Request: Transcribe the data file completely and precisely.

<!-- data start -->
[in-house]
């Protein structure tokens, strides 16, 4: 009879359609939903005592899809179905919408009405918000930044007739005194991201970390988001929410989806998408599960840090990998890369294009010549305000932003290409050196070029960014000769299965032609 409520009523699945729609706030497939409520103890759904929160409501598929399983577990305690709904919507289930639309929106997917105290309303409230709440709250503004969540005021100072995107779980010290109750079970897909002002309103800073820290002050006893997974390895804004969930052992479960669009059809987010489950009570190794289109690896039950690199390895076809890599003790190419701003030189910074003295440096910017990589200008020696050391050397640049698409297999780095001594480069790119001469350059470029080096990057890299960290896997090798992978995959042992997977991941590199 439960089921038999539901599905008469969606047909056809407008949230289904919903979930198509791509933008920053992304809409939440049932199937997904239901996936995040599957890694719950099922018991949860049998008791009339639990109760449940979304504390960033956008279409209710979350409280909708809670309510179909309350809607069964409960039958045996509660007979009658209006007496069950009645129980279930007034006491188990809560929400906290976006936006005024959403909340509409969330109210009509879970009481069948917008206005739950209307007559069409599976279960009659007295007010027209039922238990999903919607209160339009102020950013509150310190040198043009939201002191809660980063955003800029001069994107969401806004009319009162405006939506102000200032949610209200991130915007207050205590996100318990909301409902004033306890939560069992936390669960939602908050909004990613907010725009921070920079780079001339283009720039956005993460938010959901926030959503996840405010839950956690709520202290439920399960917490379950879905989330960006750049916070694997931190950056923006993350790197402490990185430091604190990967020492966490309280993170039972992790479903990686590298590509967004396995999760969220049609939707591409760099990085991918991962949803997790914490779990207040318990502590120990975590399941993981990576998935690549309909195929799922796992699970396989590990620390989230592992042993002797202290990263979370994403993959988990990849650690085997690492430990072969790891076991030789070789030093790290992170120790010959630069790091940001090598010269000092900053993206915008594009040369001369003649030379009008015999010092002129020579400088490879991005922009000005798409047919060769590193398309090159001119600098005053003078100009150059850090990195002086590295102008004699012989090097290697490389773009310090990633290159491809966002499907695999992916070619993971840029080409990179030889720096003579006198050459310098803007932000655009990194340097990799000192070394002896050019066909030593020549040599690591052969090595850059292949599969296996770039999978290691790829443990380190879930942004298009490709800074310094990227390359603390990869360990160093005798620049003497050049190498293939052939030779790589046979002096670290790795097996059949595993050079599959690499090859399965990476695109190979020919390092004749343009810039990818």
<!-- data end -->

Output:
[in-house]
């Protein structure tokens, strides 16, 4: 009879359609939903005592899809179905919408009405918000930044007739005194991201970390988001929410989806998408599960840090990998890369294009010549305000932003290409050196070029960014000769299965032609 409520009523699945729609706030497939409520103890759904929160409501598929399983577990305690709904919507289930639309929106997917105290309303409230709440709250503004969540005021100072995107779980010290109750079970897909002002309103800073820290002050006893997974390895804004969930052992479960669009059809987010489950009570190794289109690896039950690199390895076809890599003790190419701003030189910074003295440096910017990589200008020696050391050397640049698409297999780095001594480069790119001469350059470029080096990057890299960290896997090798992978995959042992997977991941590199 439960089921038999539901599905008469969606047909056809407008949230289904919903979930198509791509933008920053992304809409939440049932199937997904239901996936995040599957890694719950099922018991949860049998008791009339639990109760449940979304504390960033956008279409209710979350409280909708809670309510179909309350809607069964409960039958045996509660007979009658209006007496069950009645129980279930007034006491188990809560929400906290976006936006005024959403909340509409969330109210009509879970009481069948917008206005739950209307007559069409599976279960009659007295007010027209039922238990999903919607209160339009102020950013509150310190040198043009939201002191809660980063955003800029001069994107969401806004009319009162405006939506102000200032949610209200991130915007207050205590996100318990909301409902004033306890939560069992936390669960939602908050909004990613907010725009921070920079780079001339283009720039956005993460938010959901926030959503996840405010839950956690709520202290439920399960917490379950879905989330960006750049916070694997931190950056923006993350790197402490990185430091604190990967020492966490309280993170039972992790479903990686590298590509967004396995999760969220049609939707591409760099990085991918991962949803997790914490779990207040318990502590120990975590399941993981990576998935690549309909195929799922796992699970396989590990620390989230592992042993002797202290990263979370994403993959988990990849650690085997690492430990072969790891076991030789070789030093790290992170120790010959630069790091940001090598010269000092900053993206915008594009040369001369003649030379009008015999010092002129020579400088490879991005922009000005798409047919060769590193398309090159001119600098005053003078100009150059850090990195002086590295102008004699012989090097290697490389773009310090990633290159491809966002499907695999992916070619993971840029080409990179030889720096003579006198050459310098803007932000655009990194340097990799000192070394002896050019066909030593020549040599690591052969090595850059292949599969296996770039999978290691790829443990380190879930942004298009490709800074310094990227390359603390990869360990160093005798620049003497050049190498293939052939030779790589046979002096670290790795097996059949595993050079599959690499090859399965990476695109190979020919390092004749343009810039990818």